Children's Literature - Karen McCoy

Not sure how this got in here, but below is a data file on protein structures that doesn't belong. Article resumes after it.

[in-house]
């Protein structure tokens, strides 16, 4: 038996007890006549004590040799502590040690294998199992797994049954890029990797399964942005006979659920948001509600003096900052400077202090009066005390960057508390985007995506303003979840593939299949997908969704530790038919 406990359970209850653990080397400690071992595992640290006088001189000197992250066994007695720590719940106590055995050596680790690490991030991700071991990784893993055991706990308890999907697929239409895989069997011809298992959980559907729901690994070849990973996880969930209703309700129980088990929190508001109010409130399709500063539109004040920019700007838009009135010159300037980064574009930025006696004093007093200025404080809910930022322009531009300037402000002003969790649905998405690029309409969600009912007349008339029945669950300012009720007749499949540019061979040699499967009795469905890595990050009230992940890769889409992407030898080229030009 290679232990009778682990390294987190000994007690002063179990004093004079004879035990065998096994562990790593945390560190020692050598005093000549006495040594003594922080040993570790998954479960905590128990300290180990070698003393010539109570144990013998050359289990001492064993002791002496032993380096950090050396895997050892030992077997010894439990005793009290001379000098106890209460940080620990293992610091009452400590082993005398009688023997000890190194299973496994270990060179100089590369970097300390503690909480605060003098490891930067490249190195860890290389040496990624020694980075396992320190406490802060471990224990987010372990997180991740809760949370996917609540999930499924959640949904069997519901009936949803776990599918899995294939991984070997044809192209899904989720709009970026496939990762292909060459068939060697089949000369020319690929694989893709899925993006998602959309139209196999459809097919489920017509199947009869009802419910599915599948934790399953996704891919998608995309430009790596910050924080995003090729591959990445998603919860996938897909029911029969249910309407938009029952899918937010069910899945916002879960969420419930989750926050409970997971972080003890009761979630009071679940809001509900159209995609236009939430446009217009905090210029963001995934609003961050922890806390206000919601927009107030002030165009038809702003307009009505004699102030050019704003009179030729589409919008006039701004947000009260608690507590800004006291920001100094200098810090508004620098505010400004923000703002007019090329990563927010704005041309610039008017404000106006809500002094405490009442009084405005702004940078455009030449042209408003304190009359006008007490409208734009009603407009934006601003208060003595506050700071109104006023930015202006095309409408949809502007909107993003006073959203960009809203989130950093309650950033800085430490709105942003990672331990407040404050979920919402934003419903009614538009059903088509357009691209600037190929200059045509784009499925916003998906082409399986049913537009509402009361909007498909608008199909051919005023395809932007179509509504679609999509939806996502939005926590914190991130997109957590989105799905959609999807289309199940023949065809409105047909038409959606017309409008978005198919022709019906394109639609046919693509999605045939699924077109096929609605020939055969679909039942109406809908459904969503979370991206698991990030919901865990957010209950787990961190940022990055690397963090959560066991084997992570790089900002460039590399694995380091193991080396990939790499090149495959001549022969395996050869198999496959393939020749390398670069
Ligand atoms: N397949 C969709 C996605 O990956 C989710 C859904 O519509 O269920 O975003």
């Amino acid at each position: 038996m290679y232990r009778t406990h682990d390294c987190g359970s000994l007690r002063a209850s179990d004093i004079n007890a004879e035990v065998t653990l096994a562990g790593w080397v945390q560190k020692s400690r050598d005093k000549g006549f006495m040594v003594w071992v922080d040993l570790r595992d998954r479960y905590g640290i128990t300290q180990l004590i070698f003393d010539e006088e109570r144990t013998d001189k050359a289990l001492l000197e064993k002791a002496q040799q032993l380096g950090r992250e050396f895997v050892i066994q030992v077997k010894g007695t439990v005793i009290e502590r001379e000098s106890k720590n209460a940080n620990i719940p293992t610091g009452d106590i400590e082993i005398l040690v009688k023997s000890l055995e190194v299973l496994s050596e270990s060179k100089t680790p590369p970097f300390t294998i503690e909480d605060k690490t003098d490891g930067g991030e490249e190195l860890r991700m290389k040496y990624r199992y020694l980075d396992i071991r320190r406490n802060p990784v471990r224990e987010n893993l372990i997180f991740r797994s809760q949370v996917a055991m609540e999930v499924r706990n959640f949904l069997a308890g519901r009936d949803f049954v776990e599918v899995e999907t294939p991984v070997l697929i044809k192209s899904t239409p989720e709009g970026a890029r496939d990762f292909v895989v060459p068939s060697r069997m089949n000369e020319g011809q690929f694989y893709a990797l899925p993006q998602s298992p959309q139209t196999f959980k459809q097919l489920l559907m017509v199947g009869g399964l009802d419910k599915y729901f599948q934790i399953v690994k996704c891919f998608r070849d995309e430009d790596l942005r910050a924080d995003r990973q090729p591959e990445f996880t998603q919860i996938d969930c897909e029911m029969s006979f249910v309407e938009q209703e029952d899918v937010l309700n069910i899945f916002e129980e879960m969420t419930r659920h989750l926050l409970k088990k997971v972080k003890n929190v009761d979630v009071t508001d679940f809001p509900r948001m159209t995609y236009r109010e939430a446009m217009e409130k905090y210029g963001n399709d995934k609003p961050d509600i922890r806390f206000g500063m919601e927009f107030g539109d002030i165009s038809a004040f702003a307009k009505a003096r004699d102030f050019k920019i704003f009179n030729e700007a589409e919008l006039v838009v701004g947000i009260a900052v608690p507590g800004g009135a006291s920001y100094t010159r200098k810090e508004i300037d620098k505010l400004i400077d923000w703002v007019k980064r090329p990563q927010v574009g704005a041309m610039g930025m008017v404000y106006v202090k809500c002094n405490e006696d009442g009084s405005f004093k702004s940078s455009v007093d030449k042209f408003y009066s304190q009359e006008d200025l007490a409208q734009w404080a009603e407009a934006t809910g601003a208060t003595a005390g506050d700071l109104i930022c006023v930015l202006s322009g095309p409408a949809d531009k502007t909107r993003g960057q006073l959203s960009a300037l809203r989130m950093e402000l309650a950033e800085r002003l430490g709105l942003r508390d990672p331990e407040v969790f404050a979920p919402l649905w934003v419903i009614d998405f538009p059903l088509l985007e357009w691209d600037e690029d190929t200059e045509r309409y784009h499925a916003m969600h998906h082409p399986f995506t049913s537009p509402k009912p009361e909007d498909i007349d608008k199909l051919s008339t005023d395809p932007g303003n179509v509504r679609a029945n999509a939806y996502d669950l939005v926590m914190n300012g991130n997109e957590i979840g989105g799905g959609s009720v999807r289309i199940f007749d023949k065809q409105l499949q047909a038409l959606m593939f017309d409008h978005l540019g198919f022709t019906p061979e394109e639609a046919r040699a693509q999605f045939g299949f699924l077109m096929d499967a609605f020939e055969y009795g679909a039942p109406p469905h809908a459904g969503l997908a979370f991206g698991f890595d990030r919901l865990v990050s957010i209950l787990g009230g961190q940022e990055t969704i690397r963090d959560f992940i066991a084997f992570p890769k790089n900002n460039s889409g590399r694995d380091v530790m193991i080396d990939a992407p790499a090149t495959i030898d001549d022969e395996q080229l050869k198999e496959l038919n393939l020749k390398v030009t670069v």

Rawly Sanchez wishes he could be more like the comic book heroes he reads about. Instead, he is stuck putting in numerous hours at his mother's Mexican restaurant while trying to pass Algebra, a subject he hates. To improve his failing grade, he has to attend Saturday classes, preventing him from visiting his brother in prison. If that were not enough, his so-called friend Nevin does not seem to appreciate everything Rawly does for him. But all that changes when Rawly saves a famous model, Nikki Demetrius, from drowning. All of a sudden Rawly is thrust into the spotlight, getting all kinds of attention from everyone—from national news networks to the popular kids at school—including Miyoko, his crush. But Rawly soon realizes that his newfound "friends" are using his fame for their own purposes. Star football player Cruz Vega wants Rawly to introduce him to a local sportscaster, and Miyoko wants to bring a bunch of her friends to meet Nikki. Even Rawly's mother wants to ask the Demetrius family for money! As Rawly faces difficult decisions, he has to figure out what kind of hero he would like to be—and determine who his real friends are in the process. This is a great book for Latino teens, with accurate cultural references, an admirable protagonist, and good examples of heroism and integrity. While the inciting event does not occur until 100 pages in, and the ending feels a bit rushed, this book would nonetheless make a good addition to classrooms with reluctant readers. Reviewer: Karen McCoy